Left Wing “Netroots” Really Hate Walker
PHOENIX, Ariz. — There’s no love lost for any of the 2016 Republican presidential contenders at the 2015 Netroots Nation confab, but attendees reserve a special kind of loathing for one candidate in particular: Wisconsin Gov. Scott Walker.This kind of raw hatred on the part of the left has, in fact, proven to be a huge political asset for Walker.
It’s an understandable sentiment given the setting. This year’s edition of the annual convention of liberal activists is heavily focused on bread-and-butter economic issues, with a strong union presence. The AFL-CIO, the American Federation of Teachers, and the National Education Association have booths set up near the center of the convention hall, and many of the other booths are focused on one economic topic or another. Two large American flags with rainbow stripes instead of alternating red and white hang from the LGBT Netroots Connect booth, an indication of how forcefully gay rights are defended here.
All of which makes this a very hostile crowd for Walker, who regularly trumpets his victories over public-sector unions in his home state, and now weaves his opposition to the Supreme Court’s recent same-sex marriage decision into his stump speech as well.
“Scott Walker is probably the most dangerous of the Republicans in my opinion. And that’s just my opinion,” Dan O’Neal, the Arizona state coordinator for the Progressive Democrats of America, said. “He and Bush are probably the two most dangerous in terms of competing with Bernie or Hillary.”
It’s not that there are any warm and fuzzy feelings toward the rest of the GOP field, but it’s Walker who stirs the most negative passions among liberal activists.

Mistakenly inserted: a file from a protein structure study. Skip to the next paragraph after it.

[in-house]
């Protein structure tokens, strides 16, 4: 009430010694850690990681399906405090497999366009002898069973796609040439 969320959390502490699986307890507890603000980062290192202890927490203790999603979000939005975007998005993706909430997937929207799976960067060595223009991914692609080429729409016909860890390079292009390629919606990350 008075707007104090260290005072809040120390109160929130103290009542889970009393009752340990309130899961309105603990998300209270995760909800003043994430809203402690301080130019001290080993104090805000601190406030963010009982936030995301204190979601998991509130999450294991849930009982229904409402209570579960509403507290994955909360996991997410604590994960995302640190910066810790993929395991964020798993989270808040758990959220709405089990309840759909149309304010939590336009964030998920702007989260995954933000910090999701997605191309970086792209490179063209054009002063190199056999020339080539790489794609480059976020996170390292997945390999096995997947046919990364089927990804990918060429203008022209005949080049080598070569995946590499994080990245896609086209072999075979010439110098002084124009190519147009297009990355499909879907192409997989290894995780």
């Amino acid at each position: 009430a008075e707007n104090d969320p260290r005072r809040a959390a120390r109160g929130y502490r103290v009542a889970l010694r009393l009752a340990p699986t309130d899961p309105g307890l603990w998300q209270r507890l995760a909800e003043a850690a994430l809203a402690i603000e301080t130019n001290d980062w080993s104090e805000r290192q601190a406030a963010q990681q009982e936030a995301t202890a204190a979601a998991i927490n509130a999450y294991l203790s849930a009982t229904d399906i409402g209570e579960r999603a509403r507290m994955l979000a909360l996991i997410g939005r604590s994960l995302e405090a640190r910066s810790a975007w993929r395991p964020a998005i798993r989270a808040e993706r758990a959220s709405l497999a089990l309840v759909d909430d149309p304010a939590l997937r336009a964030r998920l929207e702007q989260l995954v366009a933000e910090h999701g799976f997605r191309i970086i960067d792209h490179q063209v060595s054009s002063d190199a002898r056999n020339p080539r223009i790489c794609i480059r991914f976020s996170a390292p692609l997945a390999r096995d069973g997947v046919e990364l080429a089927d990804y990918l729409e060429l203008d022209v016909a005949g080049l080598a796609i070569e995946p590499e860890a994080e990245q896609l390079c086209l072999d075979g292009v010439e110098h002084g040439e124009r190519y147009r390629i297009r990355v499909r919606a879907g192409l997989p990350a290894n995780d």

“I mean, if you look at the records, Scott Walker has destroyed the economy and it’s been devastating for workers there,” Stephanie Taylor, the co-founder of the Progressive Change Campaign Committee, said on Thursday as she sat in a conference room alongside Adam Green, the other founder of the liberal political action committee. “I would hate to see that happen to America.”
Green quickly interjected, saying Walker and New Jersey Gov. Chris Christie are the least appealing of the bunch. “But that’s not to say we could live with the other ones,” he added.
This year, Netroots attendees sporting pro-Bernie Sanders buttons are everywhere (on Thursday, it was hard to find a Hillary Clinton logo), and none of them had positive things to say about Walker.
And just as Sanders, with his unabashedly pro-labor views, fires up his left-leaning supporters, Walker’s union-busting boasts send them into paroxysms of rage.
“To me he looks like a little twerp,” said Fred Koegel, a retired member of the Iron Workers of Chicago Local 11 union. “He looks like the kid that hired the bullies in the schoolyard to protect him. That’s him, OK?”
It is a truism among political scientists that people with intense preferences matter more in politics than people with bland opinions. But it doesn’t work that way when extremists are conspicuously deranged. The leftists’ tantrums in Wisconsin didn’t seem to hurt Walker. Ordinary voters are likely to sympathize with the targets of the extremists. This is especially true when the target of the extremists is rather mild-mannered and earnest. (Between left extremists and Donald Trump, the issue is more complex.)
Most certainly, nobody in the Walker campaign is crying in their beer over news like this.